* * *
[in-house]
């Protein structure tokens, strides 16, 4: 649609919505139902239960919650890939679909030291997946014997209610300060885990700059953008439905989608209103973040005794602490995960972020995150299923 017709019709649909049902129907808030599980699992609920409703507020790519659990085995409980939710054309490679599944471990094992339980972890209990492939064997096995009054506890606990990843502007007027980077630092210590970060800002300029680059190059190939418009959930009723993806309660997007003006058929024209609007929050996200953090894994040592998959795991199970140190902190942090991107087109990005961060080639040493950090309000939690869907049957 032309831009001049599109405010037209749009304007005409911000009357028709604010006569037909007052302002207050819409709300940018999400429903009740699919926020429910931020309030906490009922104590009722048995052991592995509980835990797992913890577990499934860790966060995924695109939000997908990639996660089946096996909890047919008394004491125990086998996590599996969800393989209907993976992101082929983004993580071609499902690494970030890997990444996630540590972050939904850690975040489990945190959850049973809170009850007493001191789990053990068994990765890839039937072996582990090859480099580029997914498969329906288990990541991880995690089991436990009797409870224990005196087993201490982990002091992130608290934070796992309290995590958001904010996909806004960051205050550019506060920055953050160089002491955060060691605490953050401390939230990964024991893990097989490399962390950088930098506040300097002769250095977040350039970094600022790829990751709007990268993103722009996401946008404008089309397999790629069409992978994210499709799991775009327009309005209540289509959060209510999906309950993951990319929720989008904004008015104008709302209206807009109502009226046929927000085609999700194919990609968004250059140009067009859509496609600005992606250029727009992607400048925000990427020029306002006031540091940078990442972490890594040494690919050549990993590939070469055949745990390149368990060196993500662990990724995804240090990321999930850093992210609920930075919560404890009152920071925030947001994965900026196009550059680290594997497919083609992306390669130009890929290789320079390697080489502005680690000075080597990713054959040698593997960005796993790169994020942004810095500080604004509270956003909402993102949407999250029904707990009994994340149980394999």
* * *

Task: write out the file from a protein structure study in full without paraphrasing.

[in-house]
């Protein structure tokens, strides 16, 4: 649609919505139902239960919650890939679909030291997946014997209610300060885990700059953008439905989608209103973040005794602490995960972020995150299923 017709019709649909049902129907808030599980699992609920409703507020790519659990085995409980939710054309490679599944471990094992339980972890209990492939064997096995009054506890606990990843502007007027980077630092210590970060800002300029680059190059190939418009959930009723993806309660997007003006058929024209609007929050996200953090894994040592998959795991199970140190902190942090991107087109990005961060080639040493950090309000939690869907049957 032309831009001049599109405010037209749009304007005409911000009357028709604010006569037909007052302002207050819409709300940018999400429903009740699919926020429910931020309030906490009922104590009722048995052991592995509980835990797992913890577990499934860790966060995924695109939000997908990639996660089946096996909890047919008394004491125990086998996590599996969800393989209907993976992101082929983004993580071609499902690494970030890997990444996630540590972050939904850690975040489990945190959850049973809170009850007493001191789990053990068994990765890839039937072996582990090859480099580029997914498969329906288990990541991880995690089991436990009797409870224990005196087993201490982990002091992130608290934070796992309290995590958001904010996909806004960051205050550019506060920055953050160089002491955060060691605490953050401390939230990964024991893990097989490399962390950088930098506040300097002769250095977040350039970094600022790829990751709007990268993103722009996401946008404008089309397999790629069409992978994210499709799991775009327009309005209540289509959060209510999906309950993951990319929720989008904004008015104008709302209206807009109502009226046929927000085609999700194919990609968004250059140009067009859509496609600005992606250029727009992607400048925000990427020029306002006031540091940078990442972490890594040494690919050549990993590939070469055949745990390149368990060196993500662990990724995804240090990321999930850093992210609920930075919560404890009152920071925030947001994965900026196009550059680290594997497919083609992306390669130009890929290789320079390697080489502005680690000075080597990713054959040698593997960005796993790169994020942004810095500080604004509270956003909402993102949407999250029904707990009994994340149980394999």